31 March, 2017
The far-right Alternative for Germany (AfD), which bruised Merkel in regional elections a year ago after her decision in 2015 to open Germany's doors to migrants from the Middle East, won 6.2 percent of the vote in Saarland.
In Saarland, recent polls had indicated a narrow lead for the CDU, but there had also been predictions that a coalition between the SPD, the far-left Linke and the environmentalist Greens may emerge.
A deputy leader of Mrs Merkel's party said the Saarland win gives the conservatives "tail wind" for the upcoming elections, but refused to take anything for granted.
An election in the German state of Saarland is being closely watched for signs of how Chancellor Angela Merkel might do in September's national poll.
Polls in two states holding elections in May show the CDU trailing the SPD, offering Schulz a possible boost before the national campaign's endgame in August and September.
State Premier Annegret Kramp-Karrenbauer took office in 2011 and since 2012 has been in a "grand coalition" with the SDP (mirroring arrangements at the national level).More news: Judge Okays $97 Million Settlement to Replace Flint's Water Lines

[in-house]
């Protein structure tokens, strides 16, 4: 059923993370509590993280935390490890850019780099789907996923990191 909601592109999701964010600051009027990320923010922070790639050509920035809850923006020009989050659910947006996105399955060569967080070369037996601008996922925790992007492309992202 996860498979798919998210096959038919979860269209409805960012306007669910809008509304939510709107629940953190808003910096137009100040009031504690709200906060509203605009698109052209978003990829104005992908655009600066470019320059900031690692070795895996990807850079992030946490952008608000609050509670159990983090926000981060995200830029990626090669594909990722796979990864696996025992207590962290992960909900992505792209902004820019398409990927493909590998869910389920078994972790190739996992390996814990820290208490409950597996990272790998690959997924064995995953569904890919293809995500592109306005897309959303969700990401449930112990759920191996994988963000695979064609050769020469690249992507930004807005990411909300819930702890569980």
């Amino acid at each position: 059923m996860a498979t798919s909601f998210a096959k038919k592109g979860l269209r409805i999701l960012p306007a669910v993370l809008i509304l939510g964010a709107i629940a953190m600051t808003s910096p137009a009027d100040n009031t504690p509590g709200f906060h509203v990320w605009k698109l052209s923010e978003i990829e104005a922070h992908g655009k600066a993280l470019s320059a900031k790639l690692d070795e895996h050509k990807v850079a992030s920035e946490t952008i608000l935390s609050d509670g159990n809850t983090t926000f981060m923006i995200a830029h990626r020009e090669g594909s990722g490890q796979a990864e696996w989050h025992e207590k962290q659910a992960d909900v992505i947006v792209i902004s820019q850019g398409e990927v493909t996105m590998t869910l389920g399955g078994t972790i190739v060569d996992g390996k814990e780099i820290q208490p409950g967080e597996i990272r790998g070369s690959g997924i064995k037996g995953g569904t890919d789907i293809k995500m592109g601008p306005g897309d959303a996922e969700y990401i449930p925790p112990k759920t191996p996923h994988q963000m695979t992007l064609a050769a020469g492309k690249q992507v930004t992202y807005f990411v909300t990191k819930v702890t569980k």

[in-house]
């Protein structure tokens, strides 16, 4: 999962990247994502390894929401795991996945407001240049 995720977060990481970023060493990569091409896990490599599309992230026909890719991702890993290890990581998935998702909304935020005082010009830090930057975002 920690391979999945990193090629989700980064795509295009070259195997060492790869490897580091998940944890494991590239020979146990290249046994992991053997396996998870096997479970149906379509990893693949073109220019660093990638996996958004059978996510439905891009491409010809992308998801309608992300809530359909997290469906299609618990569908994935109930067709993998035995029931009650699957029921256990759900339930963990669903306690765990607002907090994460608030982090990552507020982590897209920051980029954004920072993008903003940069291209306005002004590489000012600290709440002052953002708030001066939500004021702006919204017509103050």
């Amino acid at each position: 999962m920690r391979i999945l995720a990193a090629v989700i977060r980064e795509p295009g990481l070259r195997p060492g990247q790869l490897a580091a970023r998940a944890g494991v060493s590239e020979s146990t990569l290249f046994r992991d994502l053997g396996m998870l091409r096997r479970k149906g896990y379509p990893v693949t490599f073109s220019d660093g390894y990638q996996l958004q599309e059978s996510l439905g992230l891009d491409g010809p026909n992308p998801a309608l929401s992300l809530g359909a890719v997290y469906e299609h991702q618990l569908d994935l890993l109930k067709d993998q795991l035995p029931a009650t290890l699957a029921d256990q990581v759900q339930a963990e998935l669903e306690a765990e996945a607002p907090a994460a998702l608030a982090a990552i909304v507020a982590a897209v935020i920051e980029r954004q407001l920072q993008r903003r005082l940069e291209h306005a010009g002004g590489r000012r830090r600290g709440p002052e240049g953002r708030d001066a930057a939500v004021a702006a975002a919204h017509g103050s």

"For Merkel, this is a positive start into the election year and should help to calm the mood within her alliance of Christian parties", said Carsten Nickel, a risk analyst at Teneo Intelligence in Brussels.
"It will be a hard election campaign and we have every chance", she added.
She called the state election the day before "encouraging" and "great".
Schulz conspicuously ducked questions about uneasiness over the SPD's relationship with the Left Party, which draws most of its support from eastern Germany and is often viewed with distrust in the West. During his visit to Brussels last month, U.S. Defense Secretary James Mattis issued a fuzzy ultimatum that the United States would "moderate" its commitments to North Atlantic Treaty Organisation if allies didn't boost their defense expenditures. Sunday's results in Saarland were certainly disappointing for the SPD, but the elections were admittedly very, very close.
He said: "We have tail wind, but we haven't won anything yet". Kipping sought to deflect blame to the Social Democrats for not coming out more clearly in support of a change in power in Saarland.
The Greens did not meet the 5 percent threshold required to enter the state assembly.